ALASKA VOLCANO OBSERVATORY WEEKLY UPDATE
U.S. Geological Survey
Friday, October 14, 2011, 2:39 PM AKDT (Friday, October 14, 2011, 22:39 UTC)
52°49'20" N 169°56'42" W,
Summit Elevation 5676 ft (1730 m)
Current Volcano Alert Level: WATCH
Current Aviation Color Code: ORANGE
The eruption of a lava dome in the summit crater of Cleveland Volcano continues, but appears to have slowed. Although clouds obscured satellite views of the volcano during much of the past week, views earlier in the week showed that the dome had not over-topped the crater rim. AVO has received no other reports of activity.
As of last Friday, the edge of the dome was near the level of the crater rim on the southwest and east-northeast sides. Continued growth of the lava dome may result in lava flowing over the crater rim to produce a lava flow, and/or collapse of a flow front or dome flank to produce pyroclastic flows. Although lava could continue to erupt without generating an explosion, the growth of a lava dome in the summit crater increases the possibility of an explosive event. Explosions from the summit vent may produce ash clouds exceeding 20,000 ft above sea level with little to no warning, and could go undetected in satellite imagery for hours. However, lightning associated with significant ash-producing events may be detected sooner using an automated alarm system.
AVO does not have a real-time seismic network on the volcano and thus we are unable to track local earthquake activity related to volcanic unrest, provide forecasts of eruptive activity, or rapid confirmation of explosive, ash-producing events. In the event of a large explosive eruption like that in 2001, it is possible that seismic signals may be recorded on AVO seismic networks at nearby volcanoes. AVO will continue to monitor the volcano using multiple sources of satellite, lightning detection, and distant seismic data.
Cleveland volcano forms the western half of Chuginadak Island, a remote and uninhabited island in the east central Aleutians. It is located about 75 km (45 mi.) west of the community of Nikolski, and 1500 km (940 mi.) southwest of Anchorage. The volcano's most recent significant eruption began in February, 2001 and it produced 3 explosive events that produced ash clouds as high as 12 km (39,000 ft) above sea level. The 2001 eruption also produced a rubbly lava flow and hot avalanche that reached the sea. The most recent minor ash emissions were observed in January and June 2009.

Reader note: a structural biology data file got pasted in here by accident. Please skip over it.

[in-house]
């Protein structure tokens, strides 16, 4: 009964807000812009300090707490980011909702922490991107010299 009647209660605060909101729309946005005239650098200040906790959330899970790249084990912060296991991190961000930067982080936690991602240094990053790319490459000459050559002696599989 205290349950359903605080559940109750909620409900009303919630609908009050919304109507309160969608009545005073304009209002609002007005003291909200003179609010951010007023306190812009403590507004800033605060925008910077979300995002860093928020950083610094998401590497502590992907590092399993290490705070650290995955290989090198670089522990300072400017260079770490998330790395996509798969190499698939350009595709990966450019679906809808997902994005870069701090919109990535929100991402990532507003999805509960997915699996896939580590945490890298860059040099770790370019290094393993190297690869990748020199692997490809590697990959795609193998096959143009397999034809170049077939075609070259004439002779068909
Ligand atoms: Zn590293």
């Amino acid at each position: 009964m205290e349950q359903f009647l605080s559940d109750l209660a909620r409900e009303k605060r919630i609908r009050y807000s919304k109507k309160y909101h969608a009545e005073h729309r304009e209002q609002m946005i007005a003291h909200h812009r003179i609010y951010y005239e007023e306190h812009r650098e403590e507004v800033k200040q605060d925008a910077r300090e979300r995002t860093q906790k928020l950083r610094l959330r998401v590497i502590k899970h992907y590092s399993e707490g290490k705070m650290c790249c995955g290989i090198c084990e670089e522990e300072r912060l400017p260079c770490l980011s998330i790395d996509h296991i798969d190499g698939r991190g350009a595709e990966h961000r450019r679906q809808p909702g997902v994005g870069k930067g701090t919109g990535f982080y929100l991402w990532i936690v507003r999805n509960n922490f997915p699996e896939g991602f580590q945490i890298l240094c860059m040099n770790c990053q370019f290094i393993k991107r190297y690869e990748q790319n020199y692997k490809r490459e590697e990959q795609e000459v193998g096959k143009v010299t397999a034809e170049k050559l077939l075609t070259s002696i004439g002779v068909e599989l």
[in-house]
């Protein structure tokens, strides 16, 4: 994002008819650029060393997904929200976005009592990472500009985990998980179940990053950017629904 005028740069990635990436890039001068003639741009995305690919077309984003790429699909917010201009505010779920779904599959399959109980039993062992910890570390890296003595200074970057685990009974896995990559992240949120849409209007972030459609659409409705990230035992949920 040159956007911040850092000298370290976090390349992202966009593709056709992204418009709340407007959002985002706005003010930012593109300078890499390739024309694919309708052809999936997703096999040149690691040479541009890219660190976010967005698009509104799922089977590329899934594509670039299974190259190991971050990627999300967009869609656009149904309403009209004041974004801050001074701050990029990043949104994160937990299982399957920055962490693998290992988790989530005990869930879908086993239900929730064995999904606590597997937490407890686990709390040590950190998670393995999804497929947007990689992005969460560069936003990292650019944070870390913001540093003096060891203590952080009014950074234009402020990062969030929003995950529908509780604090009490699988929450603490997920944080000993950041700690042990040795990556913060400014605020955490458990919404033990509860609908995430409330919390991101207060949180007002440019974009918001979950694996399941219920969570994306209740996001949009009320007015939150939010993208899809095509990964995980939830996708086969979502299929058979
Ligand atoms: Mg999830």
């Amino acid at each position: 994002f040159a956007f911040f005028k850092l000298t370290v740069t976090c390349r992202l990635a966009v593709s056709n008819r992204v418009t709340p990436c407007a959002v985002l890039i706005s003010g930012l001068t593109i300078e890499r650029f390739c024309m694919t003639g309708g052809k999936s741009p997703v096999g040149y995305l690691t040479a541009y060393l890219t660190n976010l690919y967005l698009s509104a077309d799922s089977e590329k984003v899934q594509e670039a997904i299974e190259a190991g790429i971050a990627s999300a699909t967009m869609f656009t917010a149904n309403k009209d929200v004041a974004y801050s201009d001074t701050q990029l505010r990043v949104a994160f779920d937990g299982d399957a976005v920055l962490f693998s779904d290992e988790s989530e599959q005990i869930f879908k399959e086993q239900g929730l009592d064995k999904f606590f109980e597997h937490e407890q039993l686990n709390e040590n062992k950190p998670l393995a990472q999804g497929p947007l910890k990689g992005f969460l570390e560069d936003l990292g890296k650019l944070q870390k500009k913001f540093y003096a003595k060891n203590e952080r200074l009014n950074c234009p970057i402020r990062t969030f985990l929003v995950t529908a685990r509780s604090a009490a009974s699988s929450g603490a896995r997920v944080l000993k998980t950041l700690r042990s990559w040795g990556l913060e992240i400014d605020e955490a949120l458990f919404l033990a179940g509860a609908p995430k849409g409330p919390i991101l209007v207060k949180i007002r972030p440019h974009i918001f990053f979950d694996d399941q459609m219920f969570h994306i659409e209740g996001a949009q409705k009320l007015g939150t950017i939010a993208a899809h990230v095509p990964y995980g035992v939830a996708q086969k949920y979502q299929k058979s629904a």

OTHER ALASKA VOLCANOES
Seismic activity is monitored in real time at 30 volcanoes in Alaska. Satellite images of all Alaskan volcanoes are analyzed daily for evidence of ash plumes and elevated surface temperatures. Some volcanoes may currently display anomalous behavior but are not considered to be at a dangerous level of unrest. Akutan, Aniakchak, Augustine, Dutton, Fisher, Fourpeaked (added back to list with this update), Gareloi, Great Sitkin, Griggs, Iliamna, Isanotski, Kanaga, Katmai, Mageik, Makushin, Martin, Novarupta, Okmok, Pavlof, Redoubt, Shishaldin, Snowy, Spurr, Tanaga, Trident, Ugashik-Peulik, Ukinrek Maars, Veniaminof, Westdahl, and Wrangell volcanoes are in color code GREEN
and volcano alert level Normal. All are at or near normal levels of background seismicity. AVO did not detect ash plumes or significant elevated surface temperatures in the vicinity of any of these volcanoes.
Please see http://www.avo.alaska.edu/color_codes.php
for complete definitions of Aviation color codes and Volcano alert levels.
VOLCANO INFORMATION ON THE INTERNET: http://www.avo.alaska.edu
RECORDING ON THE STATUS OF ALASKA'S VOLCANOES (907) 786-7478
John Power, Scientist-in-Charge, USGS
firstname.lastname@example.org (907) 786-7497
Jessica Larsen, Acting Coordinating Scientist, UAF
email@example.com (907) 474-7992
The Alaska Volcano Observatory is a cooperative program of the U.S. Geological Survey, the University of Alaska Fairbanks Geophysical Institute, and the Alaska Division of Geological and Geophysical Surveys.